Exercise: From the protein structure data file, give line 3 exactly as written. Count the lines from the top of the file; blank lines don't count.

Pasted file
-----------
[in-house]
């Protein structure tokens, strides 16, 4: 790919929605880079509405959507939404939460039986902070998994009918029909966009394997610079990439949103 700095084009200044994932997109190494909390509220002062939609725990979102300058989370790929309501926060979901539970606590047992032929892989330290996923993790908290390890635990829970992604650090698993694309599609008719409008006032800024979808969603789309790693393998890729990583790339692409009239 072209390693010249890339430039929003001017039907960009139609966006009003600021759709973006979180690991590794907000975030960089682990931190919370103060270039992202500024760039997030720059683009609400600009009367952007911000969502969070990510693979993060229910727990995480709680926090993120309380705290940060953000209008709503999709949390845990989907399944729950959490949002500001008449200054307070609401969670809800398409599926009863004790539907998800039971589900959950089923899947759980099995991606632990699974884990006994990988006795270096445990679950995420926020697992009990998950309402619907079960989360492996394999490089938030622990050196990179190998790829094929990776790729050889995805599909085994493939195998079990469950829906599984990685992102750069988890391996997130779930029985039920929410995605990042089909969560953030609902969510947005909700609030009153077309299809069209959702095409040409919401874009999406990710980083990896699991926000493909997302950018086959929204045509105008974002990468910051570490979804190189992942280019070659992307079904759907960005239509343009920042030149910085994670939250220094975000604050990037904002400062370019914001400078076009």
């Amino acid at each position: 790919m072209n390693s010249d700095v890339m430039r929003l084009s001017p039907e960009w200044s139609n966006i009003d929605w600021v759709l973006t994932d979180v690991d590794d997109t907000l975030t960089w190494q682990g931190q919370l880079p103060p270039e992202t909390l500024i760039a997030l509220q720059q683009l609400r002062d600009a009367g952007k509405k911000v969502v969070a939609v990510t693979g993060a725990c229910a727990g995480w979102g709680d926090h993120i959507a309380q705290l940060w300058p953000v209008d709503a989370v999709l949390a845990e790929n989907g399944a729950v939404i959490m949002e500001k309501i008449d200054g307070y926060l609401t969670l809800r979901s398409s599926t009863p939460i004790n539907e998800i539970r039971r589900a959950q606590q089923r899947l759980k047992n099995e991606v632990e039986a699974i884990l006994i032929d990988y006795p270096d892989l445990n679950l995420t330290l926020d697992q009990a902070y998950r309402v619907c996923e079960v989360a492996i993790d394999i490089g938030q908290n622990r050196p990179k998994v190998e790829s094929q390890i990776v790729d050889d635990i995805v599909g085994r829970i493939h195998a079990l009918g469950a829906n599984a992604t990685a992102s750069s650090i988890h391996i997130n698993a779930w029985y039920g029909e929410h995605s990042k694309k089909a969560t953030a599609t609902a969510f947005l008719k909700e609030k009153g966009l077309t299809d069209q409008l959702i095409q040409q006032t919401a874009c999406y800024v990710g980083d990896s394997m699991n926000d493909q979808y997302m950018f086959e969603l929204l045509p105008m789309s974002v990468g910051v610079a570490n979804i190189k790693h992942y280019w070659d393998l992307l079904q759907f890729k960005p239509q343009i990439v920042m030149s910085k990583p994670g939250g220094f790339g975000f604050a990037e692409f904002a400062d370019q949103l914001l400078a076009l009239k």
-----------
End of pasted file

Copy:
């Amino acid at each position: 790919m072209n390693s010249d700095v890339m430039r929003l084009s001017p039907e960009w200044s139609n966006i009003d929605w600021v759709l973006t994932d979180v690991d590794d997109t907000l975030t960089w190494q682990g931190q919370l880079p103060p270039e992202t909390l500024i760039a997030l509220q720059q683009l609400r002062d600009a009367g952007k509405k911000v969502v969070a939609v990510t693979g993060a725990c229910a727990g995480w979102g709680d926090h993120i959507a309380q705290l940060w300058p953000v209008d709503a989370v999709l949390a845990e790929n989907g399944a729950v939404i959490m949002e500001k309501i008449d200054g307070y926060l609401t969670l809800r979901s398409s599926t009863p939460i004790n539907e998800i539970r039971r589900a959950q606590q089923r899947l759980k047992n099995e991606v632990e039986a699974i884990l006994i032929d990988y006795p270096d892989l445990n679950l995420t330290l926020d697992q009990a902070y998950r309402v619907c996923e079960v989360a492996i993790d394999i490089g938030q908290n622990r050196p990179k998994v190998e790829s094929q390890i990776v790729d050889d635990i995805v599909g085994r829970i493939h195998a079990l009918g469950a829906n599984a992604t990685a992102s750069s650090i988890h391996i997130n698993a779930w029985y039920g029909e929410h995605s990042k694309k089909a969560t953030a599609t609902a969510f947005l008719k909700e609030k009153g966009l077309t299809d069209q409008l959702i095409q040409q006032t919401a874009c999406y800024v990710g980083d990896s394997m699991n926000d493909q979808y997302m950018f086959e969603l929204l045509p105008m789309s974002v990468g910051v610079a570490n979804i190189k790693h992942y280019w070659d393998l992307l079904q759907f890729k960005p239509q343009i990439v920042m030149s910085k990583p994670g939250g220094f790339g975000f604050a990037e692409f904002a400062d370019q949103l914001l400078a076009l009239k």